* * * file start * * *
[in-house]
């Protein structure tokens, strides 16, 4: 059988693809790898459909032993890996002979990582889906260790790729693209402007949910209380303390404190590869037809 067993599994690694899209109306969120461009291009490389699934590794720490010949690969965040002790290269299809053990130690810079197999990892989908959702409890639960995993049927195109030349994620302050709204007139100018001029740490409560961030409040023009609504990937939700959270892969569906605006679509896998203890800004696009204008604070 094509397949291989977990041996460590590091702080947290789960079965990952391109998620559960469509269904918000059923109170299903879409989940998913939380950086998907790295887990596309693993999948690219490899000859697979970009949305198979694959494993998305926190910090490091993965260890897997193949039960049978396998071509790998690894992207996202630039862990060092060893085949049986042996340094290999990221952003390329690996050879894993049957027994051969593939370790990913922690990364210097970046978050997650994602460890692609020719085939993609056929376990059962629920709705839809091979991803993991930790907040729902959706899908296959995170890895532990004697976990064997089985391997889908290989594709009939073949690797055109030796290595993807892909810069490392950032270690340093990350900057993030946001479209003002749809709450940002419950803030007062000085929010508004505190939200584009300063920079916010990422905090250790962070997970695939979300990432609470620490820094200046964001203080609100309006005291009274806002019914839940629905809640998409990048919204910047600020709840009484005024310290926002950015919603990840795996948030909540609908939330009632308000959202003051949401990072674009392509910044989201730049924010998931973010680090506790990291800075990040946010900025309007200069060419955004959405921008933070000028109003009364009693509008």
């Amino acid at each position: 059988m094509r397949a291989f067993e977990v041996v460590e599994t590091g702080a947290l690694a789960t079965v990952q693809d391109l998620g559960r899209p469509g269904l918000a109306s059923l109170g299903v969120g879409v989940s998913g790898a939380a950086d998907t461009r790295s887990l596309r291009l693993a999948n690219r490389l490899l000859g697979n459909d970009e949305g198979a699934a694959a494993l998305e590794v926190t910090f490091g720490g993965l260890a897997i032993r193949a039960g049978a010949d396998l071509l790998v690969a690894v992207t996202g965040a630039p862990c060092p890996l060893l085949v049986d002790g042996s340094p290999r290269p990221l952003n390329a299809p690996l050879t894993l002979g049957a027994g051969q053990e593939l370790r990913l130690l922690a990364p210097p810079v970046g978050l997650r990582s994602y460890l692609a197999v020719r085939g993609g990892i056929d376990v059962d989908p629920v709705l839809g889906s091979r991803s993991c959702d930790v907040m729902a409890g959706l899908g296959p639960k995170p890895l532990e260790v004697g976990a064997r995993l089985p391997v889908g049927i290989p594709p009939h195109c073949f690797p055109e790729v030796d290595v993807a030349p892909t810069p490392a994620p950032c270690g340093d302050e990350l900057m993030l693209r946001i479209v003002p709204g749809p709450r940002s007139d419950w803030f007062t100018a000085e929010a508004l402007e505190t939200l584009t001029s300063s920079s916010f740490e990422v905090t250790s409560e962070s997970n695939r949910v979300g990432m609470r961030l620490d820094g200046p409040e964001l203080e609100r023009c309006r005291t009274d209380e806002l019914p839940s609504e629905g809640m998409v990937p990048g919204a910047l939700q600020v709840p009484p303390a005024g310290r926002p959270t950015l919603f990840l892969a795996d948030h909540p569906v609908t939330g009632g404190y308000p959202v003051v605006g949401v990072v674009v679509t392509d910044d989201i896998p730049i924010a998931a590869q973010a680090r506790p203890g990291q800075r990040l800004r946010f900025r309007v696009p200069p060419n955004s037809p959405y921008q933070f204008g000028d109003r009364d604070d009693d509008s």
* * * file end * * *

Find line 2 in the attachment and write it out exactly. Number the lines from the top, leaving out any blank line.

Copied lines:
């Protein structure tokens, strides 16, 4: 059988693809790898459909032993890996002979990582889906260790790729693209402007949910209380303390404190590869037809 067993599994690694899209109306969120461009291009490389699934590794720490010949690969965040002790290269299809053990130690810079197999990892989908959702409890639960995993049927195109030349994620302050709204007139100018001029740490409560961030409040023009609504990937939700959270892969569906605006679509896998203890800004696009204008604070 094509397949291989977990041996460590590091702080947290789960079965990952391109998620559960469509269904918000059923109170299903879409989940998913939380950086998907790295887990596309693993999948690219490899000859697979970009949305198979694959494993998305926190910090490091993965260890897997193949039960049978396998071509790998690894992207996202630039862990060092060893085949049986042996340094290999990221952003390329690996050879894993049957027994051969593939370790990913922690990364210097970046978050997650994602460890692609020719085939993609056929376990059962629920709705839809091979991803993991930790907040729902959706899908296959995170890895532990004697976990064997089985391997889908290989594709009939073949690797055109030796290595993807892909810069490392950032270690340093990350900057993030946001479209003002749809709450940002419950803030007062000085929010508004505190939200584009300063920079916010990422905090250790962070997970695939979300990432609470620490820094200046964001203080609100309006005291009274806002019914839940629905809640998409990048919204910047600020709840009484005024310290926002950015919603990840795996948030909540609908939330009632308000959202003051949401990072674009392509910044989201730049924010998931973010680090506790990291800075990040946010900025309007200069060419955004959405921008933070000028109003009364009693509008």